CSR: Ambu-lunch serves up healthy options

In October 2011, the then health secretary Andrew Lansley issued a national target to reduce Britain's calorie intake by five billion calories a day. After the hospitality industry was repeatedly criticised for prioritising profits instead of the nation's health, Unilever Food Solutions (UFS) - a provider of professional ingredients to the hospitality industry including brands such as Colman's and PG Tips - decided to act. It wanted to create a campaign that got chefs to believe they have the power to help consumers make healthier food choices when eating out. Unilever hired William Murray Communications to create and run the campaign.

Andrew Lansley:Served up by Lisa Faulkner
Andrew Lansley:Served up by Lisa Faulkner

Campaign: Ambu-lunch helps chefs tackle obesity
Client: Unilever Food Solutions
PR team: William Murray Communications
Timescale: June-August 2012
Budget: £68,000

Objectives
  •  To strengthen UFS' reputation as a thought leader on health and nutrition
  •  To demonstrate how chefs can influence consumers to make healthier food choices.

Strategy and Plan

The PR team's research found that one meal in eight is eaten out of home each week. Developing a 'small changes, big difference' message to underline the campaign and encourage chefs to get involved, William Murray calculated that if a chef shaved just 24 calories from each meal, it would significantly contribute to Lansley's pledge - making it an achievable target.

To launch the campaign, an NHS ambulance was converted into an Ambu-lunch, complete with working kitchen and minirestaurant. This standout yellow vehicle was to be central to all photo-calls.

A photo-shoot was organised outside the Houses of Parliament, with Lansley taking up the team's offer to dine on board the Ambu-lunch with UFS MD Tracey Rogers, served by Lisa Faulkner, Celebrity MasterChef winner and healthy eating champion.

Media were invited and chefs served two dishes that were identical, except that one was 24 calories lighter than the other.

Journalists were challenged to taste the difference - the majority failed to do so.

William Murray organised for the Ambu-lunch to visit three prestigious catering colleges across England to engage with chefs at the beginning of their career to encourage them to adopt 'healthy'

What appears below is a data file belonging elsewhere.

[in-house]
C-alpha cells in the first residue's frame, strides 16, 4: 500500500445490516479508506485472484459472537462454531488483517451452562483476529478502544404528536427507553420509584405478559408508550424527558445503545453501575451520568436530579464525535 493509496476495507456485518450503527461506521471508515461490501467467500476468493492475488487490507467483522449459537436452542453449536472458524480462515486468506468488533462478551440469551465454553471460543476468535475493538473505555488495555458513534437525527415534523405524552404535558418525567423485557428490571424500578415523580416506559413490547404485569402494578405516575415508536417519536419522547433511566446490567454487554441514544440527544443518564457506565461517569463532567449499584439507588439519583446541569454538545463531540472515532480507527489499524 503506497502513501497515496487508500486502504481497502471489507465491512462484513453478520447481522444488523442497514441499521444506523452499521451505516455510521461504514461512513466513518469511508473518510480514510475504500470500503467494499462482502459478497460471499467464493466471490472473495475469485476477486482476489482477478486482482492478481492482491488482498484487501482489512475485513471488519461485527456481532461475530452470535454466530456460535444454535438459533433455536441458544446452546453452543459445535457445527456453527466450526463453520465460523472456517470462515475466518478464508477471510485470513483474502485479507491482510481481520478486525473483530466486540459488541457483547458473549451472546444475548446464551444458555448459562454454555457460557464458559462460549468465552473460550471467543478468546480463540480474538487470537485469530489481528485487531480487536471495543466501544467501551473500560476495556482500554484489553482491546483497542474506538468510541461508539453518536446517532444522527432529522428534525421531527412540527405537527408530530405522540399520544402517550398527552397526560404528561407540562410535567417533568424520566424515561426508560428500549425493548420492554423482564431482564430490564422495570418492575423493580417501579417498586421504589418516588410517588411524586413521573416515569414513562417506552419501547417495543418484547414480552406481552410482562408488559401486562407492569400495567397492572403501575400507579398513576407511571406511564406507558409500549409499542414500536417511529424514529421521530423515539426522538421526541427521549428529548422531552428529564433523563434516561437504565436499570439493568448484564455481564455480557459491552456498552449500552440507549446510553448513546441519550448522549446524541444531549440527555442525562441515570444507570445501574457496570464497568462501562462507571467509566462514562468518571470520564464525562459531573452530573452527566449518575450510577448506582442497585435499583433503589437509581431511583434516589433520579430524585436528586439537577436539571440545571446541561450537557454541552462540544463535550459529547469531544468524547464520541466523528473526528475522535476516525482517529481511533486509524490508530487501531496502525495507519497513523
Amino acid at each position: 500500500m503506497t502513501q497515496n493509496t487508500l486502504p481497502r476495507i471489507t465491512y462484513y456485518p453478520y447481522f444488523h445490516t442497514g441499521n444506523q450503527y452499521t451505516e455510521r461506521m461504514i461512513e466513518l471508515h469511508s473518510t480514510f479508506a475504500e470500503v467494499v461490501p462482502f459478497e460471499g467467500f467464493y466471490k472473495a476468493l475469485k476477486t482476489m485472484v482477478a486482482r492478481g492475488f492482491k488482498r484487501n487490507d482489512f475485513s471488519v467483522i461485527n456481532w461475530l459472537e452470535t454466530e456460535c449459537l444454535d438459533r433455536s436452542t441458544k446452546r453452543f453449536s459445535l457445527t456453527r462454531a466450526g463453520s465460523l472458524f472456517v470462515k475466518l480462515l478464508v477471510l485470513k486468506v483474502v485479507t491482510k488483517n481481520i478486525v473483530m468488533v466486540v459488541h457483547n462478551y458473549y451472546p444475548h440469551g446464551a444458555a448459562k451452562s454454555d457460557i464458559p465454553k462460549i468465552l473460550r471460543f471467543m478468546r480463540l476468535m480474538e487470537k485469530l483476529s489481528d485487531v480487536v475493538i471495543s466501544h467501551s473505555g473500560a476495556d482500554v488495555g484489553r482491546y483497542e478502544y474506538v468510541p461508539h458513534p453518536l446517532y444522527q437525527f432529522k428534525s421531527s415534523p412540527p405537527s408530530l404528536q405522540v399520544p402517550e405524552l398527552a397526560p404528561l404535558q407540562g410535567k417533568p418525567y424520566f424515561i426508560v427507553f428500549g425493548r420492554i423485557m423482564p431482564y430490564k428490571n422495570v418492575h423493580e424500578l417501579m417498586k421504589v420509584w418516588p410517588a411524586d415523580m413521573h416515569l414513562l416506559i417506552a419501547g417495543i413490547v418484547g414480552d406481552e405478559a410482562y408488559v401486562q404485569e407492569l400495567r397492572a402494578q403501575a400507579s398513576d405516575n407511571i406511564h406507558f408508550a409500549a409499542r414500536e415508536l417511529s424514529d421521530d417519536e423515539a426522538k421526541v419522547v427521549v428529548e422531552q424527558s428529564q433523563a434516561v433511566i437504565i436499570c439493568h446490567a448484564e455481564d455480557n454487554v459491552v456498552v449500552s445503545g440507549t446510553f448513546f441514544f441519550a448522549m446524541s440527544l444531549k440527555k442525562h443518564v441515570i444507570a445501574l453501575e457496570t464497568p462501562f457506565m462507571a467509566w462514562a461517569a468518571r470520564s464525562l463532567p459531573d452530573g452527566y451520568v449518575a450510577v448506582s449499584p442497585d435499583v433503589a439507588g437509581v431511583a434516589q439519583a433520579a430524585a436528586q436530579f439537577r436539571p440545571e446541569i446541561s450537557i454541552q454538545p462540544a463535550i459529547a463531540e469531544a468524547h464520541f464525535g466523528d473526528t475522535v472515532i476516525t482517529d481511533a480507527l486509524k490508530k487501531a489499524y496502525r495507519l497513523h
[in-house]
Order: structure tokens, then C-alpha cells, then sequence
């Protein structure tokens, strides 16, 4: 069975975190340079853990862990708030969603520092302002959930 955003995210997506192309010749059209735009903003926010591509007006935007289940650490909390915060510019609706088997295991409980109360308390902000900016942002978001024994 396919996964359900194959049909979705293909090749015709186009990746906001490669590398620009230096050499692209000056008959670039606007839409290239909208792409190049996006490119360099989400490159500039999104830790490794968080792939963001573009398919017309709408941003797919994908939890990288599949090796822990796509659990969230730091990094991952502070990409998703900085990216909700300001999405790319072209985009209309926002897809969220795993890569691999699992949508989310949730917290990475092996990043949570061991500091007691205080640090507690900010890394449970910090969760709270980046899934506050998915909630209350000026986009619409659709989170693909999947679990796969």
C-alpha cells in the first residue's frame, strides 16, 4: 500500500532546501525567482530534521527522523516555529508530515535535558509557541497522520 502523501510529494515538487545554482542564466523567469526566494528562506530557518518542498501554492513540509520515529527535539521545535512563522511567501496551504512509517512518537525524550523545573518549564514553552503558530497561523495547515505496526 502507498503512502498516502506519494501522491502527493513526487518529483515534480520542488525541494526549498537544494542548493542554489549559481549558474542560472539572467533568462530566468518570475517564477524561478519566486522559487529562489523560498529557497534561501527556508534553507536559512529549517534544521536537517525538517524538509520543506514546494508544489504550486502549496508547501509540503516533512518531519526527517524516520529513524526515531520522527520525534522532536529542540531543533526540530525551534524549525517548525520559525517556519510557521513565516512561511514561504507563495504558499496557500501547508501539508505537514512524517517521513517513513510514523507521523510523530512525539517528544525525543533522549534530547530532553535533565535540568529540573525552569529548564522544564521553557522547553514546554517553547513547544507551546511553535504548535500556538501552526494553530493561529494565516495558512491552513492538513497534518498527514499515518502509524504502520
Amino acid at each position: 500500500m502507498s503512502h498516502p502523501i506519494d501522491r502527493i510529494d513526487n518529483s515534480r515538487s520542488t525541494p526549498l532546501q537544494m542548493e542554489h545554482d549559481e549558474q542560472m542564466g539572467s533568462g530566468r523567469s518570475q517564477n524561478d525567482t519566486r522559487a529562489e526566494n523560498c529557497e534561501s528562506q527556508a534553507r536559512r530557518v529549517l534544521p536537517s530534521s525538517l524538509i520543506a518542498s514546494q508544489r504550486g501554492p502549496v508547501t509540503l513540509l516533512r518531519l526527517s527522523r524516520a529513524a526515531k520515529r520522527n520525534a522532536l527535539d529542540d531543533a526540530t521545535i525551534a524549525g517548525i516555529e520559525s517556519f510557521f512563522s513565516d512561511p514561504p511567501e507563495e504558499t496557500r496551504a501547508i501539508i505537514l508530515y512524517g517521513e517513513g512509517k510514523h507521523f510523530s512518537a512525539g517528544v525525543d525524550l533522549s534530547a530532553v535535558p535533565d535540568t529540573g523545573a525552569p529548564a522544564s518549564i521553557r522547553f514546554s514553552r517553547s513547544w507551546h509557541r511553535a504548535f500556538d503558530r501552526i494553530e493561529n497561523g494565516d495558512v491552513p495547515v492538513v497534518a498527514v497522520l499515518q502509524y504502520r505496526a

habits. Students from Westminster, Leeds and Birmingham met UFS chefs, tasted the low-calorie options and took UFS' calorie wheel back to their lessons. Twitter was used to provide updates.

Measurement and Evaluation

The launch campaign generated more than 60 pieces of coverage, including Sky News Radio, BBC Radio Wales, London 24 and Caterer and Hotelkeeper magazine.

Results

After the photo-call, Lansley attended a high-powered meeting around the Government-backed Change4Life health initiative with top-level teams from major food firms including Nestle. He praised Unilever's Ambu-lunch activity, and wider health and nutrition efforts, as best practice within the sector for its contribution to the Government's calorie pledge. Visitors to UFS' website to use the calorie calculator increased by 314 per cent during and after the campaign.

SECOND OPINION 

NICKY FORREST, MD, PHIPPS PR

I am just not sure that healthy food choices and lower calories are philosophically on the same page, but my argument is with Lansley, not William Murray.

Misguided government pledges aside, the agency did a great job in coming up with the campaign idea and linking it to the political agenda to make sure that Lansley attended.

I also believe that Lisa Faulkner was spot on in terms of celebrity involvement, with just the right amount of food creds versus mainstream appeal. I loved the creative idea of the Ambu-lunch, which gave a really on-message stunt element to the campaign.

But it did feel as though the tour to a handful of catering colleges was more about adding a touch of credibility than effecting any deep-rooted change.

In terms of evaluation, what I would really like to know is how many chefs are still using the calorie counter now?

To make this more than a flash in the pan, I would ask Unilever Food Solutions for a much bigger budget to continue the work with the catering colleges and try to bring about real change.

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